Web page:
So much of my two weeks in Sumatra (and then few days in Malaysia) seemed to come back to one thing – palm oil – so I thought the issue deserved a whole blog post. As well as the illegal pet trade, the main reason for orangutans being critically endangered is because of deforestation caused by the palm oil industry (as well as timber logging). The orangutans, along with the sumatran rhino, elephant, tiger and thousands of other species, are running out of places to live. Right now there are huge fires raging through Indonesia to clear land for palm oil – these fires are destroying habitat, killing wildlife, releasing carbon (especially those on peat land), and ruining the health of the entire population who are suffering badly from the smoke. These fires started during my second week in Sumatra, and they’re still burning now (to date, that’s 8 weeks of burning forests) Its a huge global catastrophe of terrifying proportions – read George Monbiot’s piece on it, and how the media coverage of the crisis is, well, absolutely zero.
Palm oil is a vegetable oil used in about 50% of the products found in our supermarkets – including biscuits, bread, margarine, shampoo, toothpaste, makeup, crisps and soap, as well as biofuels. It’s originally an African plant, but today 85% of the world’s palm oil is grown in Indonesia and Malaysia. The good thing about palm oil is it’s super productive – it has a much higher yield per hectare than other sources of oil, such as rapeseed or soy. However, due to the places it is grown, the palm oil industry is directly causing astronomical amounts of deforestation of primary rainforest, the burning of peat (and so the release of huge amounts of carbon) and the destruction of homes of already endangered animals. And its in high global demand because it’s cheap. Its a conservation crisis.
Annoyingly I didn’t take any photos of palm oil plantations (in that way when something is absolutely everywhere, you forget to stop and take a photo), but Hayli who I was on the trip with got the few in this post. The oil is produced from the palm nuts of large palm trees (they start producing after 3 years) – the nuts have a reddish outter shell and grow in large bunches.
The palms are grown in huge monoculture plantations – the plants drain all the surrounding area of nutrients (and require large amounts of water) so nothing else can grow around them, unlike the rubber plantations (which used to dominate these areas until synthetic rubber became cheaper) which allow a certain amount of other natural growth around them and so aren’t quite so monocultured. These plantations will be owned by large corporations, sometimes removing people from their land and nearly always burning down rainforest to clear space. This happens in areas designated as National Parks and sometimes even approved by the government. Individuals grow palms on their land too, often removing all their fruit trees or other vegetables as they can make more money from the palm. But this is leading to a dependence on one crop which does not provide a sustainable future – there are small rumblings from local people in North Sumatra where I stayed (and probably elsewhere) that people should grow a variety of crops and not just palm, but this is certainly not the dominant view.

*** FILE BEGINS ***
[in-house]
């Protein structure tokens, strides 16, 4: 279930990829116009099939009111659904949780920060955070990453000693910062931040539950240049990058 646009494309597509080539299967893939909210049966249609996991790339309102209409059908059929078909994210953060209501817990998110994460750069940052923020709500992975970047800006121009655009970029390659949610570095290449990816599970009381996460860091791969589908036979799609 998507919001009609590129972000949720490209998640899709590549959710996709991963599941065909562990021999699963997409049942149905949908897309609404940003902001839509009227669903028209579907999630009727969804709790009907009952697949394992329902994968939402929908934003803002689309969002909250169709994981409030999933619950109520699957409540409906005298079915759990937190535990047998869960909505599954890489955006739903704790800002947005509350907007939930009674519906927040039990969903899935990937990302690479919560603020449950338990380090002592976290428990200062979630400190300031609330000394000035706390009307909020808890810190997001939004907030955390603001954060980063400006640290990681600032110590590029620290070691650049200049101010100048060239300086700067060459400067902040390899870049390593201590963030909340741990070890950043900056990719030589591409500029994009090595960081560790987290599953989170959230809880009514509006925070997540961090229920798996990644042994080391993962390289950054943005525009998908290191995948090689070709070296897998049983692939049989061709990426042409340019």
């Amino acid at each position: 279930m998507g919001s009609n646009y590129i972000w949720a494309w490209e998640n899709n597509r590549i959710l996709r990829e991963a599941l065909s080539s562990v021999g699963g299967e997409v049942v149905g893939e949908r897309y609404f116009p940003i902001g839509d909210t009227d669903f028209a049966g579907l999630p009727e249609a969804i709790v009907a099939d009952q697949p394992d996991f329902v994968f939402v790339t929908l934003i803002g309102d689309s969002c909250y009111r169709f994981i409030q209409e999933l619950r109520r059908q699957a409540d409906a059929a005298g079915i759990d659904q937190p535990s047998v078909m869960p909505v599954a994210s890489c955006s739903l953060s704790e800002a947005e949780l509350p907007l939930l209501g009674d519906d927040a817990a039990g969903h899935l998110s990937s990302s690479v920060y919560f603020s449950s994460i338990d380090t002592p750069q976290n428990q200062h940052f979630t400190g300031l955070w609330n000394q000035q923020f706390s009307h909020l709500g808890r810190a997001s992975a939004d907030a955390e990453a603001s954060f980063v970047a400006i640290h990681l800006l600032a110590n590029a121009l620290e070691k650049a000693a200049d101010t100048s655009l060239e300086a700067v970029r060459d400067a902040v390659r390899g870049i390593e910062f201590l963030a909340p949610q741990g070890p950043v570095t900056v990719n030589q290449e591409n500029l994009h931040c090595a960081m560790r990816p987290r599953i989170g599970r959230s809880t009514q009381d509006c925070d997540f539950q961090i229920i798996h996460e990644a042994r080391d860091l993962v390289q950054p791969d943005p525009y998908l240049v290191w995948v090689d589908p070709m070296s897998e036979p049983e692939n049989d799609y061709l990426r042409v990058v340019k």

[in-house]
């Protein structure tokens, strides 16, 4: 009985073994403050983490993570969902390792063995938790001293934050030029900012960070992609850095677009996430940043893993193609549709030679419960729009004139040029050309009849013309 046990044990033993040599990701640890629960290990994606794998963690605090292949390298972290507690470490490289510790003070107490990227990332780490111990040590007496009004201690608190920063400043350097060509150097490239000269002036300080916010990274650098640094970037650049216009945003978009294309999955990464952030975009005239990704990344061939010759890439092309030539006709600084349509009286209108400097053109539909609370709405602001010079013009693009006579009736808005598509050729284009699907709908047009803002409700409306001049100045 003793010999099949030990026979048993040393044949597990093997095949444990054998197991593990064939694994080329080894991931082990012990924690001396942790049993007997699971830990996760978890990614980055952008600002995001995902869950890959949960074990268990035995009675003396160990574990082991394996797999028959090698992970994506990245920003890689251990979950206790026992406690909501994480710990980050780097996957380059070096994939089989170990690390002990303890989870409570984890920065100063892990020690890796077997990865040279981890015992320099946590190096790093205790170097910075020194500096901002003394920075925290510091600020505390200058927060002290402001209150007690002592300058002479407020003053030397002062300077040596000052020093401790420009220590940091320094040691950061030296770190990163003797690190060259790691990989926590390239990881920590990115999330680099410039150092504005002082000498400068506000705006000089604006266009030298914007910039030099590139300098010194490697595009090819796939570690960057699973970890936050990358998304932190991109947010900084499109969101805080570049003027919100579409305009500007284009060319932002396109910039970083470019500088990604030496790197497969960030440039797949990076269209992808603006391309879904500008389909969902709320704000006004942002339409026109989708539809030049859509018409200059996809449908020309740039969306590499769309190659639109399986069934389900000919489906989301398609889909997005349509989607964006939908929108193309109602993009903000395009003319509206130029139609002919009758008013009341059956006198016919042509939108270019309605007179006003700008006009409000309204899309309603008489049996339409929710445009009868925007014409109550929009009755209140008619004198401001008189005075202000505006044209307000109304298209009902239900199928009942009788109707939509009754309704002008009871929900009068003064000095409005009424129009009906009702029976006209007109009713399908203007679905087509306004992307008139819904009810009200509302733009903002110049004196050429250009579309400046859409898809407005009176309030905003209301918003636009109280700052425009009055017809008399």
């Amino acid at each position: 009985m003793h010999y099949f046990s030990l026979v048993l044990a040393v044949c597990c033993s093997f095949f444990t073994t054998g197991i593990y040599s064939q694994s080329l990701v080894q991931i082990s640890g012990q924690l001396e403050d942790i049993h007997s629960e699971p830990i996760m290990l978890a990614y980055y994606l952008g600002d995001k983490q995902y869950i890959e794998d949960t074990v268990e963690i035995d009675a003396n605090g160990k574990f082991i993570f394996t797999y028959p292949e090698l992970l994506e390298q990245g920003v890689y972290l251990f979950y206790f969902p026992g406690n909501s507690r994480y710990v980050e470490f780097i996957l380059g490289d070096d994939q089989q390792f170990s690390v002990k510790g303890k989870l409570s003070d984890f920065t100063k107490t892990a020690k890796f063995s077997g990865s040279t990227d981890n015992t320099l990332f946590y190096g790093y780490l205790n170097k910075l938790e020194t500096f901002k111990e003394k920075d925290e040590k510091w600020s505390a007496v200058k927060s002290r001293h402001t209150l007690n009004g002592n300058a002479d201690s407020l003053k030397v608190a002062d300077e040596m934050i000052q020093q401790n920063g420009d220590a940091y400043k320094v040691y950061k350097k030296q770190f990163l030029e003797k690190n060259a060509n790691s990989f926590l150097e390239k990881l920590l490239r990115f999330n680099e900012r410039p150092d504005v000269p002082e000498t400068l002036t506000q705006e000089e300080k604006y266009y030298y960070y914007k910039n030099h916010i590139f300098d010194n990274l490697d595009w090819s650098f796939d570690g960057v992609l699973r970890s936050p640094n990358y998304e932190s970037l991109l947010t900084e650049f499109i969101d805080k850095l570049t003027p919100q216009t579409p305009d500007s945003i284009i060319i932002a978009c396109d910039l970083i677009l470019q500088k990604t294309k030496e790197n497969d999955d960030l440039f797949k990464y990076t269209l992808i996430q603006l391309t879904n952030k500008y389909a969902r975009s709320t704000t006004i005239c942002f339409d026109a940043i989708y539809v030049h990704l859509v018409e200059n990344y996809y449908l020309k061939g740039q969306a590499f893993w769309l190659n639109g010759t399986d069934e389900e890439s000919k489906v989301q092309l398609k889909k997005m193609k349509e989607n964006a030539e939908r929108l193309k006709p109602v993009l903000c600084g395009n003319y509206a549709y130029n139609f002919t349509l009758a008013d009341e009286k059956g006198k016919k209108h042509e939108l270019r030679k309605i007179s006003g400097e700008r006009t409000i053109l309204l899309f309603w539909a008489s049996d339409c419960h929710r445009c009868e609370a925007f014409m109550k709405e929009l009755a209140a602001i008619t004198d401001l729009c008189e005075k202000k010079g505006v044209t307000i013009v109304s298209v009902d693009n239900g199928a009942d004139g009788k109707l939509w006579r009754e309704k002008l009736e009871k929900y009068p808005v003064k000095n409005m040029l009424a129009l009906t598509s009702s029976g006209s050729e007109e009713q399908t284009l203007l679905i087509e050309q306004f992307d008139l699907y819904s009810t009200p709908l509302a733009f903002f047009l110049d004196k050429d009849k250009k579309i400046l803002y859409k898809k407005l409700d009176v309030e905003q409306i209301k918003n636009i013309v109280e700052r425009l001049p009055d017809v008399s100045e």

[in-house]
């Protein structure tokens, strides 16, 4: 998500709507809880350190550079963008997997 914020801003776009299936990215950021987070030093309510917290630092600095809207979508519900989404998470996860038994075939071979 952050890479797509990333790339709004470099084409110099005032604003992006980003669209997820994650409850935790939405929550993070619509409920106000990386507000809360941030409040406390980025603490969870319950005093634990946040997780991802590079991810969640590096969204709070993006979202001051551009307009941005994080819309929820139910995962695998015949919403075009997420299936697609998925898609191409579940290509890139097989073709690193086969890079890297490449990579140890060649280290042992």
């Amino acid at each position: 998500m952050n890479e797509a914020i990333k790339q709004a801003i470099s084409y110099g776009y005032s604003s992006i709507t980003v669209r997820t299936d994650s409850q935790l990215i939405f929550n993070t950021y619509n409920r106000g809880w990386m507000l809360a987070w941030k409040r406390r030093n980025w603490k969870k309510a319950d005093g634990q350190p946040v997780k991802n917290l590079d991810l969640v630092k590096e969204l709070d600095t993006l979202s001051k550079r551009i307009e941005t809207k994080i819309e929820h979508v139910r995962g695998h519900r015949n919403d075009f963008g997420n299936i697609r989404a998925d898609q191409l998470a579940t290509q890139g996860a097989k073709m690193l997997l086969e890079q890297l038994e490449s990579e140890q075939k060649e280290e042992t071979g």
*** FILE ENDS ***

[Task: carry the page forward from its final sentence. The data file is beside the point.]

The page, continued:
The large industries then process the nuts in heavily guarded factories, and there is of course a certain argument that this provides jobs for local people. Individuals growing palm will leave piles of the nuts out on the road side to be collected by trucks and be paid the going rate – we saw this happening absolutely everywhere:
This leads to one of the many problems with the term ‘sustainable palm oil’. In 2004 RSPO (Roundtable on Sustainable Palm Oil) was set up to try and clean up the industry, help stop the deforestation and stop people being kicked off their land. RSPO is made up of all the involved stakeholders, from those producing the oil to conservation groups. One of the issues with sustainable palm oil is that there is no way to trace where all the nuts have come from. One of the criteria set by RSPO to be ‘sustainable’ is for transparency in production, and yet as we saw everywhere in the area near Coconut, these large factories go around collecting from individuals, whose sustainability has not been traced. Another issue is because the palm trees destroy the land they are grown on by absorbing all the nutrients and water, after a certain amount of time, the land becomes completely dead and can’t even be used to grow the palm trees. The only way to continue growing is to find an area not currently in use by humans (ie primary rainforest) and clear the land. There is no way to grow palm oil sustainably without destroying rainforests, there isn’t enough land – land that’s already in high demand to grow enough food to feed the world. And because there are so many different stakeholders involved with RSPO, they find it so hard to come to any agreements or decisions, and don’t move policies forward.